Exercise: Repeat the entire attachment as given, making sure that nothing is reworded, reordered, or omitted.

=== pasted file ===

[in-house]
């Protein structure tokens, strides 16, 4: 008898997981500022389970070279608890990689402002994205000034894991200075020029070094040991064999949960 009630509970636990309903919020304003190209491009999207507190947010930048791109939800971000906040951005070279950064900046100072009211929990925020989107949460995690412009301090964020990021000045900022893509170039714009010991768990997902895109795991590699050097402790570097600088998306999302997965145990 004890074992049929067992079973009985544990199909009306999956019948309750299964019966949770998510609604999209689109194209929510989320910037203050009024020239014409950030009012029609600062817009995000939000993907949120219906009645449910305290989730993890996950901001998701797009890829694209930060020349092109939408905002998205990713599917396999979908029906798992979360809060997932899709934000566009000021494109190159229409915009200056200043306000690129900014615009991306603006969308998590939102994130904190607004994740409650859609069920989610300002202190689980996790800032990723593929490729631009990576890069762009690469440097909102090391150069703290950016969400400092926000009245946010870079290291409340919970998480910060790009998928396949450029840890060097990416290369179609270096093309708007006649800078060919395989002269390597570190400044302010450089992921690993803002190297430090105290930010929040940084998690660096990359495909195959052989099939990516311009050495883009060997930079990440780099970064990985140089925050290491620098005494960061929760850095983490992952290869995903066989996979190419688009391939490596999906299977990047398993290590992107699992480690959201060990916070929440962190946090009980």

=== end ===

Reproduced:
[in-house]
């Protein structure tokens, strides 16, 4: 008898997981500022389970070279608890990689402002994205000034894991200075020029070094040991064999949960 009630509970636990309903919020304003190209491009999207507190947010930048791109939800971000906040951005070279950064900046100072009211929990925020989107949460995690412009301090964020990021000045900022893509170039714009010991768990997902895109795991590699050097402790570097600088998306999302997965145990 004890074992049929067992079973009985544990199909009306999956019948309750299964019966949770998510609604999209689109194209929510989320910037203050009024020239014409950030009012029609600062817009995000939000993907949120219906009645449910305290989730993890996950901001998701797009890829694209930060020349092109939408905002998205990713599917396999979908029906798992979360809060997932899709934000566009000021494109190159229409915009200056200043306000690129900014615009991306603006969308998590939102994130904190607004994740409650859609069920989610300002202190689980996790800032990723593929490729631009990576890069762009690469440097909102090391150069703290950016969400400092926000009245946010870079290291409340919970998480910060790009998928396949450029840890060097990416290369179609270096093309708007006649800078060919395989002269390597570190400044302010450089992921690993803002190297430090105290930010929040940084998690660096990359495909195959052989099939990516311009050495883009060997930079990440780099970064990985140089925050290491620098005494960061929760850095983490992952290869995903066989996979190419688009391939490596999906299977990047398993290590992107699992480690959201060990916070929440962190946090009980």